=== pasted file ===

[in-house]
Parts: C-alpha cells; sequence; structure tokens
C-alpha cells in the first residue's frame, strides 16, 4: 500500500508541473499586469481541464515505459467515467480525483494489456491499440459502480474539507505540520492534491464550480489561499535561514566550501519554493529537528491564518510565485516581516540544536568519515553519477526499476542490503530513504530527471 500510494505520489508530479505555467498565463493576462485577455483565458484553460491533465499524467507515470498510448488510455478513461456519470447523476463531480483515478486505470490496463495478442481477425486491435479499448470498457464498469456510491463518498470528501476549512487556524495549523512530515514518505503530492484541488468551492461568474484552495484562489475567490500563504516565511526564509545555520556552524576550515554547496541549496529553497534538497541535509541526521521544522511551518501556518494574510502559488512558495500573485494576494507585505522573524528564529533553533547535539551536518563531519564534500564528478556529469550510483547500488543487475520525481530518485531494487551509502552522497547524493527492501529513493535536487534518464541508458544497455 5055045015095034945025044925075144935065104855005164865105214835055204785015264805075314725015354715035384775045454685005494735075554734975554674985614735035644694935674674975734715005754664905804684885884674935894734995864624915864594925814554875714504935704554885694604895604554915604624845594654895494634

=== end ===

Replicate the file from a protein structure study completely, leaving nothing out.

[in-house]
Parts: C-alpha cells; sequence; structure tokens
C-alpha cells in the first residue's frame, strides 16, 4: 500500500508541473499586469481541464515505459467515467480525483494489456491499440459502480474539507505540520492534491464550480489561499535561514566550501519554493529537528491564518510565485516581516540544536568519515553519477526499476542490503530513504530527471 500510494505520489508530479505555467498565463493576462485577455483565458484553460491533465499524467507515470498510448488510455478513461456519470447523476463531480483515478486505470490496463495478442481477425486491435479499448470498457464498469456510491463518498470528501476549512487556524495549523512530515514518505503530492484541488468551492461568474484552495484562489475567490500563504516565511526564509545555520556552524576550515554547496541549496529553497534538497541535509541526521521544522511551518501556518494574510502559488512558495500573485494576494507585505522573524528564529533553533547535539551536518563531519564534500564528478556529469550510483547500488543487475520525481530518485531494487551509502552522497547524493527492501529513493535536487534518464541508458544497455 5055045015095034945025044925075144935065104855005164865105214835055204785015264805075314725015354715035384775045454685005494735075554734975554674985614735035644694935674674975734715005754664905804684885884674935894734995864624915864594925814554875714504935704554885694604895604554915604624845594654895494634